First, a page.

|Photo by Andrew Cooper, SMPSP|
When word got out that Richard Curtis was at work writing the screen adaptation of Nick Stafford's play, War Horse, quite a few of Curtis' friends who had seen the play approached him and, with genteel but genuine concern, asked him the same question: "Well, how are you going to do the horses?"
The magic of the stage production is so pronounced that people forget there are other options for other mediums. Tom Morris of London's National Theatre and his co-director, Marianne Elliott, had Stafford create — and tailor — a play that showcased a group they were keen to work with, Cape Town's 30-year-old Handspring Puppet Company, which created life-size and lifelike cane-and-plywood horse puppets. For a likely source subject, Morris' own mother — as opposed to a theatrical agent — suggested Michael Morpurgo's 1982 boy-and-his-horse yarn, "War Horse." The boy is a Devon country teen named Albert, and the horse is a spirited steed his father bought at auction named Joey. They are separated by World War I.
It's an unreasonably unwieldy epic for stage containment — but miraculously do-able: A team of puppeteers mimics the horse movements with such amazing accuracy that they disappear from view, and one is left mesmerized by the dramatized hoops that the horses are put through — the "Lassie Come Home"-level of plotting.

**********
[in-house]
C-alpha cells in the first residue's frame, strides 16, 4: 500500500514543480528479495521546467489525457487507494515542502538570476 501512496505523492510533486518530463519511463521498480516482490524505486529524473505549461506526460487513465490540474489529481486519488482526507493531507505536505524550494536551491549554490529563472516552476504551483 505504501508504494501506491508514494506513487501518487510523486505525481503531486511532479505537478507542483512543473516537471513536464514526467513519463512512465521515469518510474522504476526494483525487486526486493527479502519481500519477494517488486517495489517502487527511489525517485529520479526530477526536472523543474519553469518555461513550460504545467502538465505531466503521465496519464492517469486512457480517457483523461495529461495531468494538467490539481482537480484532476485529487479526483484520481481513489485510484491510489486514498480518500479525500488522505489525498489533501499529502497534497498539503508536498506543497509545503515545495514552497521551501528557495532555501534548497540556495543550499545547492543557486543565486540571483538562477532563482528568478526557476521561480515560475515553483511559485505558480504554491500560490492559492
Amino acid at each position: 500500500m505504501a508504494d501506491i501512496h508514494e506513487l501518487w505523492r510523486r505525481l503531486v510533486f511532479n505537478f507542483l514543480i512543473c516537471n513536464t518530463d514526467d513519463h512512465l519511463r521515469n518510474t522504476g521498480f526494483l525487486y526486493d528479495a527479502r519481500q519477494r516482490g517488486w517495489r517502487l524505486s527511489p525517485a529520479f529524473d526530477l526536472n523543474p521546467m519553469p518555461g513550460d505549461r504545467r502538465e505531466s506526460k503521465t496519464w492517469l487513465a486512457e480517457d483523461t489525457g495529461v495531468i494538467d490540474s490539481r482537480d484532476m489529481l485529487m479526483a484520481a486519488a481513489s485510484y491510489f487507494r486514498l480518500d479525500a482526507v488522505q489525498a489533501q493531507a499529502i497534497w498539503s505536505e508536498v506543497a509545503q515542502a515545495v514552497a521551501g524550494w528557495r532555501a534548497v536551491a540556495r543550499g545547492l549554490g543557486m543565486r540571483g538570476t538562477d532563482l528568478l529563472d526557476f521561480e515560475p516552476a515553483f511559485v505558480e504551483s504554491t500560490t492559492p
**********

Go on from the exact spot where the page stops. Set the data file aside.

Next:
|photo by Paul Kolnik|
"The answer is with horses," scripter Curtis, replied in response to his friends' question in the first paragraph. "We are going to use horses — real horses!"
Director Steven Spielberg had his work cut out for him, equaling or improving such an intrinsic and acclaimed stage property. "The greatest challenge for me was realizing why I even wanted to make it in the first place," he admitted.
"So many people came out of the play talking about the brilliant puppetry of the horses. I came out of the play affected not because they were puppets playing horses and great puppeteers creating a reality, but I came out of the play admiring a very strong story that had been told to me — a very strong narrative with a beginning, a middle and an end. I was very, very struck emotionally by the storytelling of those who adapted Michael Morpurgo's book into a play. I didn't think I needed puppets."
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